Tag Archives: security

Yikes. YouHaveDownloaded.com Has Been Watching Your Torrenting And Shows What You’ve Downloaded. Check Your IP Out Now.

12 Dec

This Web Site’s Been Watching Your BitTorrent Habits and Can Show What You’ve Been Downloading

Try as you might, there’s no foolproof way to be absolutely sure that your BitTorrent downloads are private and hidden from prying eyes. To prove it, one web site is posting your downloading habits out and in the open for all to see, and so we all understand how easy it can be to pin specific torrents to individual IP addresses. You Have Downloaded is a new site that claims to know what files you’ve been torrenting—and it makes all of that information public to anyone who searches for it.

If you visit the site yourself, You Have Downloaded will look up your IP and display any torrents it’s managed to scrape that are associated with you. If you change your IP regularly or have a dynamic IP, it may not have anything on you—or at least nothing recent—but if you’ve had the same IP for a while and do a lot of downloading, it’s possible they have at least some record of you. The folks behind the site claim they’re watching 20% of all public tracker downloads and they’re expanding to keep track of more, which means if you’re not on the site now, you may be soon.

You Have Downloaded site currently has a database of over 51 million users, over 100,000 torrents, a million files, and it’s still growing. The folks behind the site want their project to be a wake up call to encourage downloaders to secure their activities by torrenting through a VPN or proxy, or through other methods that will keep their traffic private.

For what it’s worth, You Have Downloaded’s own privacy policy points out that you shouldn’t take them too seriously – they have a message to send, but they’re not doing anything nefarious with the data except making it public. Still, if you BitTorrent, you should consider making your downloads as private as possible. For tips on how to lock down your torrents, check out our guide to boosting your BitTorrent speed and privacy, and our guide to protecting your privacy while downloading.

Head over and check out You Have Downloaded, and then let us know if the site has any data on you in the comments below.

You Have Downloaded | via TorrentFreak

 

This Web Site’s Been Watching Your BitTorrent Habits and Can Show What You’ve Been Downloading.

 

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How to Break Into a Mac (or Reset Your Forgotten Password) And Prevent It from Happening to You

28 Oct

Method One: Use the Mac OS X Installer CD

Method Two: Boot into Single-User Mode

If you don’t have an installer CD handy, you just need to do a bit of fancy command-line footwork to achieve the same end as the CD method. Boot up the computer, holding Command+S as you hear the startup chime. The Mac will boot into single user mode, giving you a command prompt after loading everything up. Type the following commands, hitting Enter after each one and waiting for the prompt to come up again before running the next one:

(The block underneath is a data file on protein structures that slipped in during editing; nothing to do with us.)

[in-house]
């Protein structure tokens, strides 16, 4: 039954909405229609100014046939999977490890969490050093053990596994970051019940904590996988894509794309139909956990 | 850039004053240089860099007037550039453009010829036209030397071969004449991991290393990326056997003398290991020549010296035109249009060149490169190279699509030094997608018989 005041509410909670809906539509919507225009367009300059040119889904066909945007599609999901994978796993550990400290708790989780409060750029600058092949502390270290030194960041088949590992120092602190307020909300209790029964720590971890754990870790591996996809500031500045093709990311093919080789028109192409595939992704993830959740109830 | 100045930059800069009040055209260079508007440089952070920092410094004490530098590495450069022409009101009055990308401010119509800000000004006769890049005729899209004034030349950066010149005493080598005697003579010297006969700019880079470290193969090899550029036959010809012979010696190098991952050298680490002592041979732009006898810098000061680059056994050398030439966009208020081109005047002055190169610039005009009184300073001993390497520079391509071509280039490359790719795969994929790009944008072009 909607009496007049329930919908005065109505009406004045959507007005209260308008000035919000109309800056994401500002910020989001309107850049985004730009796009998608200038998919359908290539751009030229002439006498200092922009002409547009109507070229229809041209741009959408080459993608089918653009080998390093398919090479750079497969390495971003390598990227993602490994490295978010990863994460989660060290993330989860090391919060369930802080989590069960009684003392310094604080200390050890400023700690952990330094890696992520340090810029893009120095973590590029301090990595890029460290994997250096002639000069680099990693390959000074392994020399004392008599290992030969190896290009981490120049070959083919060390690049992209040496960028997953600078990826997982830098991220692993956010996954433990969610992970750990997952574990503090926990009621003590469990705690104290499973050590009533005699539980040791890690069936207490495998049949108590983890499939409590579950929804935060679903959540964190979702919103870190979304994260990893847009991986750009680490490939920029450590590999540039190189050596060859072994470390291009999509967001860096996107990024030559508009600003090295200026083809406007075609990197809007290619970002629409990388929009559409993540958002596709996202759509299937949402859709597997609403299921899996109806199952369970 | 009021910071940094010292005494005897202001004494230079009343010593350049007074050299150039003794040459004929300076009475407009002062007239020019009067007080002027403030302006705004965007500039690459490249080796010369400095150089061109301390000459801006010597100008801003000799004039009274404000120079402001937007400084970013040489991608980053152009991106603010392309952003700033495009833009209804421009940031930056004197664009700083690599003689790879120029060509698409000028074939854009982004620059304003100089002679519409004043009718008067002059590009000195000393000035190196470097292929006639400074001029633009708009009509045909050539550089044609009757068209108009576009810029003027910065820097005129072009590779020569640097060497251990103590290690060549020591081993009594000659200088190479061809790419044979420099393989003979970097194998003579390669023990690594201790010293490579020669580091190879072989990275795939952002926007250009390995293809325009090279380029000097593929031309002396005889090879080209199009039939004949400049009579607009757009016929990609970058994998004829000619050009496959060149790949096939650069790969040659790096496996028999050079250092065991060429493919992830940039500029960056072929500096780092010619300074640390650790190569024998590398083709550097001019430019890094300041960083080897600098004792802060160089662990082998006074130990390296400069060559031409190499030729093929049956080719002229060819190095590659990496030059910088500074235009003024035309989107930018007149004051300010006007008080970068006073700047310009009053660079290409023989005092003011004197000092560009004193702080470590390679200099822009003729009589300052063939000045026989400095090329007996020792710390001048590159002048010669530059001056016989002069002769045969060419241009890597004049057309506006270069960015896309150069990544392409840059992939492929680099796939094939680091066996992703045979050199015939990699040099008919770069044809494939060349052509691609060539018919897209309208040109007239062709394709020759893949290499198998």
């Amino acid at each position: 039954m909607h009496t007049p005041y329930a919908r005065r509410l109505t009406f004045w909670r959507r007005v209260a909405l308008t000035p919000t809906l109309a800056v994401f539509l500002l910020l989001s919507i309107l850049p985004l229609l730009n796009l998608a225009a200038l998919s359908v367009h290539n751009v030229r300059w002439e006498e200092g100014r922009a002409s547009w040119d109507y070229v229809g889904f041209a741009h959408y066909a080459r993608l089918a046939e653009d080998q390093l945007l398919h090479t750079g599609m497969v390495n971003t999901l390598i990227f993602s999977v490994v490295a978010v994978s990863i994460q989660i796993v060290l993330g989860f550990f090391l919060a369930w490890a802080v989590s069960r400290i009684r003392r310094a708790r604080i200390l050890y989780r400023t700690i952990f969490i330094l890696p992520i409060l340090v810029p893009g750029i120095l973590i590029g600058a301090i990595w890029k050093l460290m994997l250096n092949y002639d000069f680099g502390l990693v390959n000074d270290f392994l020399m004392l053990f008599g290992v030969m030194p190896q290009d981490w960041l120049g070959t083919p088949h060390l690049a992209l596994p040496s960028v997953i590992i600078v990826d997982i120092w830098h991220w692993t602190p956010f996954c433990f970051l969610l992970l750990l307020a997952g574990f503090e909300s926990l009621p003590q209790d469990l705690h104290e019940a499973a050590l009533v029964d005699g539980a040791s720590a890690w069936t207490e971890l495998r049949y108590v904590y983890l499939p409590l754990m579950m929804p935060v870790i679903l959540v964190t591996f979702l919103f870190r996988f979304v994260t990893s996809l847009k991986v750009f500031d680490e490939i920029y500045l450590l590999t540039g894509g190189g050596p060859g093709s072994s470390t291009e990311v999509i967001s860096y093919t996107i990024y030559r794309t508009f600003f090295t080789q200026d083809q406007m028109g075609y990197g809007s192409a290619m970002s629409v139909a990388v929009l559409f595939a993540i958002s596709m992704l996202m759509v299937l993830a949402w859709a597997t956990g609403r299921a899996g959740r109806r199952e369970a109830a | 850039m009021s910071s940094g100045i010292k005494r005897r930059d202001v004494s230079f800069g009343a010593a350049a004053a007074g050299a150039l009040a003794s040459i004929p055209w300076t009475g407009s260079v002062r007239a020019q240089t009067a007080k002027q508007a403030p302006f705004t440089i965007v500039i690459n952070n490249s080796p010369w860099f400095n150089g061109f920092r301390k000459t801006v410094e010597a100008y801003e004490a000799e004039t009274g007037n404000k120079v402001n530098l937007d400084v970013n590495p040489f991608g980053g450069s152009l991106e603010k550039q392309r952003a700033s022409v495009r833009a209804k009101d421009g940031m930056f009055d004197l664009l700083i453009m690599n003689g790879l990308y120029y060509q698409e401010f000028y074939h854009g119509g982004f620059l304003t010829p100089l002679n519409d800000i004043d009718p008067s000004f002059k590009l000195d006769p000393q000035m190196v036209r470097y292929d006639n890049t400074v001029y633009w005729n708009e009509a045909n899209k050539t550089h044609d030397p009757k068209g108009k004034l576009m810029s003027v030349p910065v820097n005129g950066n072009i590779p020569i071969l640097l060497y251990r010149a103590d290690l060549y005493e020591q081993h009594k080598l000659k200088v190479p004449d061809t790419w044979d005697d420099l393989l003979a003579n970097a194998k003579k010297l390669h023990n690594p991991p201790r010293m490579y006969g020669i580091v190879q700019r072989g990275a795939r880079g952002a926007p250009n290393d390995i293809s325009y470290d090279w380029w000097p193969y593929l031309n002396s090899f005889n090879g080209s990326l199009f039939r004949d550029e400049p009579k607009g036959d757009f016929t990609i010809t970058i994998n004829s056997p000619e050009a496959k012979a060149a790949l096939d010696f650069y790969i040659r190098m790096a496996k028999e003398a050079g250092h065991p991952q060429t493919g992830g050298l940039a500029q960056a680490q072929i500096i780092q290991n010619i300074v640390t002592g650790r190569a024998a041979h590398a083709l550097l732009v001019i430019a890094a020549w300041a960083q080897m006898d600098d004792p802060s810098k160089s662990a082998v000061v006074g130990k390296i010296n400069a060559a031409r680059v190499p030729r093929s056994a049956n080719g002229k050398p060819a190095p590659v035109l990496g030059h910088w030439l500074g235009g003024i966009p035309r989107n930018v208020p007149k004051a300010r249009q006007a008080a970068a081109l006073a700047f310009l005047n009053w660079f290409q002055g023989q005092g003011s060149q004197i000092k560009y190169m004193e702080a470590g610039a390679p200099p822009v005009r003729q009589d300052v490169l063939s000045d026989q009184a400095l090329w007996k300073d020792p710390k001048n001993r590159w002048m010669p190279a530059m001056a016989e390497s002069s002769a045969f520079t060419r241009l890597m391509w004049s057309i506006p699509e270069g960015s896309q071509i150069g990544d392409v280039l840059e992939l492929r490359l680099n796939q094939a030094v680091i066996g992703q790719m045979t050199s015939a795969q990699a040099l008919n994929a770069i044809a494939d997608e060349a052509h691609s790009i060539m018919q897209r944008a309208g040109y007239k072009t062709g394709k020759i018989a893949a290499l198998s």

/sbin/fsck -fy
/sbin/mount -uw /
launchctl load /System/Library/LaunchDaemons/com.apple.DirectoryServices.plist
dscl . -passwd /Users/whitsongordon lifehacker

How to Protect Your Mac from Being Broken Into

Both of these methods are easy to pull off, but if your victim has encrypted their hard drive, you won’t be able to see or reset the password. So, to protect yourself, it’s a good idea to turn on FileVault under System Preferences > Security.

However, for even more protection, you can set up a firmware password on your machine. Just boot up from the OS X Installer CD and go to Utilities > Firmware Password Utility and set a firmware password. This prevents other folks from being able to boot up your computer from another hard disk, CD, or even in single user mode. Someone with bad intentions could still bypass it, but it would require quite a bit of alone time with your hardware. So, for best results, you’ll probably want to have both layers of protection: encrypt your drive with FileVault and set up a firmware password using the installer CD.

How to Break Into a Mac And Prevent It from Happening to You.

Mac Users BEWARE! A new Trojan horse virus ported from Linux is on the loose today! Protect yourselves!

27 Oct

Software security company ESET reports that hackers have successfully ported older Linux-targeting malware to Mac OS X. OSX/Tsnunami.A is a new variant of Linux/Tsunami, a malicious piece of software that commandeers your computer and uses its network connection to attack other websites

Even worse, ESET says that Tsunami can force your computer to download additional malware or other software. The company also says that its antivirus software, ESET Cybersecurity for Mac, can detect and remove the malware.

via New Trojan horse uses your Mac to attack websites | Macworld.

Kaspersky PURE Total Security FREE with Rebate #teechy

18 Oct

Kaspersky PURE Total Security Newegg Previously $50.00, now free with rebate.

Kaspersky PURE Total Security allows you to centrally manage all PCs in your home remotely with parental controls, security scans and updates, scheduled backups of your familys data, and more. Includes a 3 user license. Get it for $50 and be sure to mail off your rebate to get it free.via LogicBuy

via Daily App Deals: Kaspersky PURE Total Security Free with Rebate.

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